Friends of Lake Drive Books,
When it comes to religion and spirituality, one of the things I think about a lot is the question of whether we need to believe in a theistic, supernatural being to be spiritual beings ourselves.
The idea that religion, above all, means belief (in contrast to rituals, ethics and relationships, service, etc.) is so baked into our frameworks, that no one really wants to talk about the implied big question where John Shelby Spong says, “When you go to church, you shouldn’t have to check your brain at the door.”
In fact, there are religions and spiritual communities in the world where belief just doesn’t work the same way. Just go read a standard survey book on world religions.
“Christianity that requires belief in a supernatural god” as a pastor friend I know says, “isn’t the only option on the table.” How refreshing it was to hear that recently, and yet so many of us just can’t see Christianity in this way. Our understanding and practice of religion is so extraordinarily embedded with theism, that moving on from theism means also moving on from Christianity.
Oh maybe we can find a time when we can see the rituals, doctrines, and sacred narratives of Christianity as valuable without theism, but that time isn’t necessarily now. There’s just too much reckoning that needs to happen.
As a result, so many of us, like Sarah Henn Hayward says in the video below, are making a choice to say we are no longer Christian. Those of us who do so aren’t just a small minority who will eventually find our way back (“to what?” you might say), as though we are lost forever. Our numbers are large and growing, and we aren’t lost (though it often feels that way). We are finding something good that Christian identity can’t seem to encompass, even if maybe someday it will. In this sense, we’re not the ones who are lost, possibly forever. Christianity is.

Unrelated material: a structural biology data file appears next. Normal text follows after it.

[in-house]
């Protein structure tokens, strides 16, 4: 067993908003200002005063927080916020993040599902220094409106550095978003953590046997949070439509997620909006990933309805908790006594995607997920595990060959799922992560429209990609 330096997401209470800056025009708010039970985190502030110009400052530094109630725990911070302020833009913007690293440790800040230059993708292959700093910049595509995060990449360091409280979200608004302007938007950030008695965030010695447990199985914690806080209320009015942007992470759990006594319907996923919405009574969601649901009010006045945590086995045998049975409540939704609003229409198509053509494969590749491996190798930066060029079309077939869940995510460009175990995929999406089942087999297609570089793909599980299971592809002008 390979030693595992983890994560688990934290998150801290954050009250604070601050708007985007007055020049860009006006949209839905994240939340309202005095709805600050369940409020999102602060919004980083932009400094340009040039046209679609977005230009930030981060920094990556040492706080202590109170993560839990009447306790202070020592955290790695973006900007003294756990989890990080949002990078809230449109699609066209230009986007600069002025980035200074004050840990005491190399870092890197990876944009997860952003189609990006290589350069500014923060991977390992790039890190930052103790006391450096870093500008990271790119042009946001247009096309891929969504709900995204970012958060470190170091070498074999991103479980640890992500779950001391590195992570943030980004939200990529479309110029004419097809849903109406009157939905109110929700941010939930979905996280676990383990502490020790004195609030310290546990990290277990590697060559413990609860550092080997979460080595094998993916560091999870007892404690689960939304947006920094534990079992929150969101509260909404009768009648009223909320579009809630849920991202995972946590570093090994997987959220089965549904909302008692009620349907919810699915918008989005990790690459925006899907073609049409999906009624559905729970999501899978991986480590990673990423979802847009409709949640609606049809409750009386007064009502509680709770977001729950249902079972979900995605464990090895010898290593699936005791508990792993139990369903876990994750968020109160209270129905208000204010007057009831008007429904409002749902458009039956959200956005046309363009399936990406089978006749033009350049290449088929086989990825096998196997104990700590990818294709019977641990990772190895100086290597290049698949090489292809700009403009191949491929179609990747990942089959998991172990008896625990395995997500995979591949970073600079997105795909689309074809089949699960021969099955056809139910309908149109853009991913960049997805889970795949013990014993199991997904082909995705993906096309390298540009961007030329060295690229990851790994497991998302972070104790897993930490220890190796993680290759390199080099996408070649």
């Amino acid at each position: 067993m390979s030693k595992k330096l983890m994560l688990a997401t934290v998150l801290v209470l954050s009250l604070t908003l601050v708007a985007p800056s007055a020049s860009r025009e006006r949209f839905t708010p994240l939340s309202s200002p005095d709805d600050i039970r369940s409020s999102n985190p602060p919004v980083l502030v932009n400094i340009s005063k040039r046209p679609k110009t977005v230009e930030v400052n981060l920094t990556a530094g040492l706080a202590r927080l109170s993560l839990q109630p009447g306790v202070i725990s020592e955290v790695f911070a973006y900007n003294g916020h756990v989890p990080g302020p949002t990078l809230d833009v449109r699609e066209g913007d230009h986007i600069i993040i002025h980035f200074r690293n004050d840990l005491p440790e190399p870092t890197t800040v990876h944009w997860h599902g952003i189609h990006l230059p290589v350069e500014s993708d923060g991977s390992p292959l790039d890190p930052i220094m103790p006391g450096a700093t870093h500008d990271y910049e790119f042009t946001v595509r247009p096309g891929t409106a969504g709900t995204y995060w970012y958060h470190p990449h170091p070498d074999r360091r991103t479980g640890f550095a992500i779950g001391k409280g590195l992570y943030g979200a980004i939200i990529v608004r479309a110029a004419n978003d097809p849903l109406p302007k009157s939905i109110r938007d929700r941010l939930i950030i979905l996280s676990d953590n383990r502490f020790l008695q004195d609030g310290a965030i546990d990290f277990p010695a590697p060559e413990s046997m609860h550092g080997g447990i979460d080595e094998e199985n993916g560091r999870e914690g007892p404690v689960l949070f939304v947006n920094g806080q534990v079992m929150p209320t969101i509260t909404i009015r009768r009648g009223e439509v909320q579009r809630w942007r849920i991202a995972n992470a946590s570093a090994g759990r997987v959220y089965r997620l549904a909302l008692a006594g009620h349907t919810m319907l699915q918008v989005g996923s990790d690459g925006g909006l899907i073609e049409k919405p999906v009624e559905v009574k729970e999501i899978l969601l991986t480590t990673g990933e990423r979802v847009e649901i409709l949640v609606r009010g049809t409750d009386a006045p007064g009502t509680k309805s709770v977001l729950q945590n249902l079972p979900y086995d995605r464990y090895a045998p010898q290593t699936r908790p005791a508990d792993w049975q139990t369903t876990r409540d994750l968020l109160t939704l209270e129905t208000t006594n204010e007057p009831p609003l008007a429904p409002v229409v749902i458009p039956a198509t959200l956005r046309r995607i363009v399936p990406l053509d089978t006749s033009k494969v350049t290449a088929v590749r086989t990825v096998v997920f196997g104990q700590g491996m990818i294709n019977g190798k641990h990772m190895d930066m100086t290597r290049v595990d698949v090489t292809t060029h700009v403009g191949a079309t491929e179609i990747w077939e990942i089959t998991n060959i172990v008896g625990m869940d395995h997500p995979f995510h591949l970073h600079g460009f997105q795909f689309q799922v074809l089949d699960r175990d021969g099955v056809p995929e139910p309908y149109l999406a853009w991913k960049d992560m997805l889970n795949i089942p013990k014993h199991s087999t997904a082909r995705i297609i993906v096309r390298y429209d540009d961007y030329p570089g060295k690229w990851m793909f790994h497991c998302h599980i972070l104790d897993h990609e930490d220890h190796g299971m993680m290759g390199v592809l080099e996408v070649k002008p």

No one wants to talk about this. We don’t naturally like to be honest with ourselves. To ask us to examine something that seems so core to our religious identity just seems absurd, even if we’re being disingenuous. And trust me, in my part-time experience as a PhD in the psychology of religion, self-examination of one’s religious identity is elusive.
But you see, if you do examine your religion carefully, find it not living up to its own standards, and decide to head out in new directions, then so much goodness becomes clear. It’s really there. People are finding it. I won’t say why or how or what, as that’s Sarah’s job in this book.
And friend, if this book or topic makes you feel a little uncomfortable, I just want to say that everything will be okay. Perhaps examine your discomfort, read Sarah’s book, and respectfully engage with her on her newsletter or Instagram or Facebook, and get into a healthy, safe dialog.
NakedPastor David Hayward says: “What stands out the most . . . is [Sarah’s] courage to put everything at risk and ask the hard questions.”
The journey of faith deconstruction is not without grief, but with profound wisdom, Sarah Hayward holds fast to a forthright, inspirational honesty that shines on every page. Giving Up God: Resurrecting a Spirituality of Love and Wonder offers a narrative that gives us permission to let go of the past and our fear about the future, and instead train our attention on love and wonder in our present life and resurrect a peace deeper than we ever thought possible.
So grateful for you,
David Morris, Publisher